James Q. Whitman,
Ford Foundation Professor of Comparative and Foreign Law at Yale Law
School, came to Chicago this past Thursday to deliver the annual Fulton
Lecture in Legal History. His topic was not necessarily the first one
you'd associate with law, however: Pitched battles. Not metaphorically,
or as an allusion to courtroom dramas -- actual pitched battles, such
as Waterloo or Hastings. Yet, Professor Whitman persuasively documented
how difficult it is to make sense of pitched battles without viewing
them within a fundamentally legal context.
Pitched battles intersect with law in several important ways. Most obviously, like legal proceedings they are a form of conflict resolution: pitched battles were historically used to resolve important political claims, such as which prince had the right to claim a particular throne. And compared to other military proceedings, the pitched battle has a lot to speak for it: it is generally well contained, takes only one day, is restricted solely to combatants, and lends itself to a decisive resolution. Yet the classic pitched battle has gone into decline since Waterloo was fought in 1815. It is no longer possible to resolve wars through a single day of contained conflict. Whitman argues that a legal analysis is essential to explaining the history and decline of pitched battle.
Whitman's lecture focused on several problems in the history of battle.
First, he described two standard accounts of why pitched battles ever
worked as conflict resolution devices: first, that battles are a kind
of game, and second that they a kind of duel. After raising objections
to both of these theories, he turned to the law of battle in the
eighteenth and nineteenth centuries, focusing on two critical legal
questions : How do you know who won?, and what do you win by winning?
By addressing these legal questions, he set out to explain one of the
great transitions in the history of warfare: the shift from the
so-called linear warfare of the eighteenth century to the "battle on
annihilation" in the nineteenth. According to early modern legal
doctrine, a pitched battle was won by driving the opposing side from
the field. Grotius specifically adopted this view of victory in
contrast to other, potentially more intuitive alternatives (such as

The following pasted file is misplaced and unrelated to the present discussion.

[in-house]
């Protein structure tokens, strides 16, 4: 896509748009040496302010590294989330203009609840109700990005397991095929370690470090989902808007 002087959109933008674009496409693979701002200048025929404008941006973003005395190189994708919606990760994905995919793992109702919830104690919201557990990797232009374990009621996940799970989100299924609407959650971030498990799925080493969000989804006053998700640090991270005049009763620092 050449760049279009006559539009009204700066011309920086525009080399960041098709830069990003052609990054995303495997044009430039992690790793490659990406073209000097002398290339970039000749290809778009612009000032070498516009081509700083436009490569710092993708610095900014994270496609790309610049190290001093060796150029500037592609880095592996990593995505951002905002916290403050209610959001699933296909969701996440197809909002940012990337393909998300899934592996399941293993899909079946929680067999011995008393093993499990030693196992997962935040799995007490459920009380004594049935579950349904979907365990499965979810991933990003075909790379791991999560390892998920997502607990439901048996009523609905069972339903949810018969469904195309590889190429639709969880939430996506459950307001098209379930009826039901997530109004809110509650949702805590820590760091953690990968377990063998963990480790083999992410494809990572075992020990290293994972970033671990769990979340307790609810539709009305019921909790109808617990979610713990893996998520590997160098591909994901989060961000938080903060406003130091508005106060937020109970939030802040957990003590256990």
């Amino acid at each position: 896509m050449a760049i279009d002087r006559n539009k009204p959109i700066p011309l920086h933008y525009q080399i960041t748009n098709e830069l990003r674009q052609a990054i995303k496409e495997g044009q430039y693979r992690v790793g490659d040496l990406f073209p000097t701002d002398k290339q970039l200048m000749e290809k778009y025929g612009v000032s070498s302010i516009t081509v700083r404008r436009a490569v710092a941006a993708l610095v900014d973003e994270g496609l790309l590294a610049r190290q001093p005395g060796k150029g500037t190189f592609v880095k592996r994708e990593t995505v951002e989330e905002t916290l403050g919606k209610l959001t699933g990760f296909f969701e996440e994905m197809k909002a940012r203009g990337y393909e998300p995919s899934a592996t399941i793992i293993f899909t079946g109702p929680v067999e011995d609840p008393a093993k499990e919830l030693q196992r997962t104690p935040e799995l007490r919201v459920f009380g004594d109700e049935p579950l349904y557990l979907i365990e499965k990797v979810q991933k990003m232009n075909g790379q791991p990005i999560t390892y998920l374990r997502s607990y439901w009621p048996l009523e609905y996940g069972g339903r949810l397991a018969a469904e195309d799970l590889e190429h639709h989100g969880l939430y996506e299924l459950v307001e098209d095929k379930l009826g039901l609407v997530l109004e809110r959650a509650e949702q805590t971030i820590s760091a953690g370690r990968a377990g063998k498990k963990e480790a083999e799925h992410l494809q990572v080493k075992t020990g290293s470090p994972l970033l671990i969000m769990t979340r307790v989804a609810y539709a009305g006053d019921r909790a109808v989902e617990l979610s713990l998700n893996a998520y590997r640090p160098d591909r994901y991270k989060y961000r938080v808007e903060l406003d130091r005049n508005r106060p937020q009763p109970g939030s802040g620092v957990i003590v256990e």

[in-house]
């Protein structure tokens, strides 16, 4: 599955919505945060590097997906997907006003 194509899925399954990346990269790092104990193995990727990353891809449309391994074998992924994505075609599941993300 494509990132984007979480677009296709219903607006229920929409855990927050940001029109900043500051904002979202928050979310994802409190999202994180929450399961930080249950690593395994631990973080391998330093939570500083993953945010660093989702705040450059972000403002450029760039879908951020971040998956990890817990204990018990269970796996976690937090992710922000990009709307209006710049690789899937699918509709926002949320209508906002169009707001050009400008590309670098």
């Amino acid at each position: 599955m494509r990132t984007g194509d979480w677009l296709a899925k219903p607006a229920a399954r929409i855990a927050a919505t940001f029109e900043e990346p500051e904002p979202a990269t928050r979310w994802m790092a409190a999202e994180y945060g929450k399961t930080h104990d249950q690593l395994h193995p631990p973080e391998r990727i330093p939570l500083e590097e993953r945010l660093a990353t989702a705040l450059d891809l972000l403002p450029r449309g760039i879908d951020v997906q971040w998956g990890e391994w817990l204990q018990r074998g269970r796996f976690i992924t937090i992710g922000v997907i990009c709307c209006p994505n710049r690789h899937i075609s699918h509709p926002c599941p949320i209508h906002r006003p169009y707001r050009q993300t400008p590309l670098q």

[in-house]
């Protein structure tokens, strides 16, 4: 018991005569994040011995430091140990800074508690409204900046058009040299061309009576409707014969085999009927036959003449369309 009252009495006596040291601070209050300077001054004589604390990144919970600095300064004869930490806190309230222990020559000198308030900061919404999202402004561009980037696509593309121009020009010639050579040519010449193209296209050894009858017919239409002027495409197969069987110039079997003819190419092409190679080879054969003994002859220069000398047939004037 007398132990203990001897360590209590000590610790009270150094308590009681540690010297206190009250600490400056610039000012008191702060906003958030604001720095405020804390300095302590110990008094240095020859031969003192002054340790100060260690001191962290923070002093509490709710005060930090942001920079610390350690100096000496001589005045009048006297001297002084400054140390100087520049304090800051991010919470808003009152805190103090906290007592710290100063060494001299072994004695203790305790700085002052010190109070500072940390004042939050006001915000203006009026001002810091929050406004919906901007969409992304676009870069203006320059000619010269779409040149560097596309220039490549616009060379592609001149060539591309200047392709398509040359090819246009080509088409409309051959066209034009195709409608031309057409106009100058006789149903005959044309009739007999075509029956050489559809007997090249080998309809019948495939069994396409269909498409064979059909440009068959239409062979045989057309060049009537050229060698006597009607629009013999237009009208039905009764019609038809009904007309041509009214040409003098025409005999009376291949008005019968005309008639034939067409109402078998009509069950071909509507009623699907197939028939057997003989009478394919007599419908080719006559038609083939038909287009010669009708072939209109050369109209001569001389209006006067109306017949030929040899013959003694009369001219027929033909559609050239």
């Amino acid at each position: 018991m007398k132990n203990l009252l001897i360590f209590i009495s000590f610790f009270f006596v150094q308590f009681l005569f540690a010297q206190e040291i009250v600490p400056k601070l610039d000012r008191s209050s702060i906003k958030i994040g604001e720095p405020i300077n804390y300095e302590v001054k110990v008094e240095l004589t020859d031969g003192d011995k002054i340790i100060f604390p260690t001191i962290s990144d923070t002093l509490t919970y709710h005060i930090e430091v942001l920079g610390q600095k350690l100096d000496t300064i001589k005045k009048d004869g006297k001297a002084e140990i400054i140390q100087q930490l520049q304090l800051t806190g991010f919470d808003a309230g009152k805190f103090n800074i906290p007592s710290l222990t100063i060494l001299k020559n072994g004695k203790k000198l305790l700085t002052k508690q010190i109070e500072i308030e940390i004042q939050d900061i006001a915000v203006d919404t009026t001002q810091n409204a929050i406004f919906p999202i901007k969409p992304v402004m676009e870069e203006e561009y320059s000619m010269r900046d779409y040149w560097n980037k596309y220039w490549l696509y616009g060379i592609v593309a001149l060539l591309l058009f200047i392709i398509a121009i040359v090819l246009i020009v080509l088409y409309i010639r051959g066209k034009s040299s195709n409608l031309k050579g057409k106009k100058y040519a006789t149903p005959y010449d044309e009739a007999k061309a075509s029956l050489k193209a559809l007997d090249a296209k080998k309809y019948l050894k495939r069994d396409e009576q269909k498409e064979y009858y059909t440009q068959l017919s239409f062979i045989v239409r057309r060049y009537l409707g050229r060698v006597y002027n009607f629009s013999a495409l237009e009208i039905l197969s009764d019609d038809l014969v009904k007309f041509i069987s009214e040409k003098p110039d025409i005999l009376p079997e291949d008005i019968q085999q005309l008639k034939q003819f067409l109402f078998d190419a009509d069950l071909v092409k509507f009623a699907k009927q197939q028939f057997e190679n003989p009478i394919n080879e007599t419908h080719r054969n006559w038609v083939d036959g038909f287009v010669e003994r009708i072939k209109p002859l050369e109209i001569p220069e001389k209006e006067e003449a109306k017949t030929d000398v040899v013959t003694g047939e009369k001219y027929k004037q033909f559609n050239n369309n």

total casualties or overall tactical advantage). This stands in
distinction to the nineteenth-century military goal of annihilating
one's opponent: military commanders in the pre-modern era such as
Frederick the Great often allowed opponents to withdraw to camps a mere
few miles away once they had fled the field of battle. Why didn't
generals descend to polish off defeated foes? Whitman responds that, as
a matter of legal doctrine, the battle was already won once the line
broke and the defeated side retreated.
This pushes to the second legal question: What do you win by winning? From the standpoint of the individual soldier, the answer is clear: booty. There were highly developed legal codes governing booty, including most especially the fundamental rule that soldiers had no legal right to seize booty until the opposing side had fled the field of battle. But soldiers were not the only ones who could profit from a "victory" defined by the fact of retreat. From the perspective of the political leadership, winning a pitched battle provided a major diplomatic bargaining chip. In general, Whitman argued in the Q&A period, pre-modern war was understood as a way of resolving conflicts that could not be mediated by human means. In the Middle Ages in particular, the pitched battle was seen as a judgment of God. This was taken quite seriously by pre-modern contemporaries -- victory in the pitched battle was seen as granting the victor such rights as the right to possess the throne (as opposed to merely proving his physical ability to do so, which would be better served through a siege or annihilation). This also explains why the pitched battle was restricted to rare cases in the middle ages. Knights would prefer to simply raid and terrorize the countryside (which was far less risky than engaging in a pitched battle). But while raids could enrich warriors or provide tactical advantages, they could only go so far in disputes over sovereignty or succession, because they could not establish legally cognizable claims that would be recognized by broader society.
Because the point of the eighteenth century pitched battle was not to annihilate the opponent but rather to establish claims of right, we can't understand why generals and commanders behaved the way they did without an eye to the legal context. This suggests that standard accounts of the decline of pitched battle are deficient. Those accounts start from the assumption that pitched battle was a form of duel, associated with aristocratic culture, or a form of gaming behavior. However, the decline of linear warfare in the nineteenth century is better understood as the result of a broader decline in fidelity to traditional juristic norms. The theories of Clausewitz, the advocate of the battle of annihilation, were in that sense close in spirit to the theories of his contemporary, John Austin.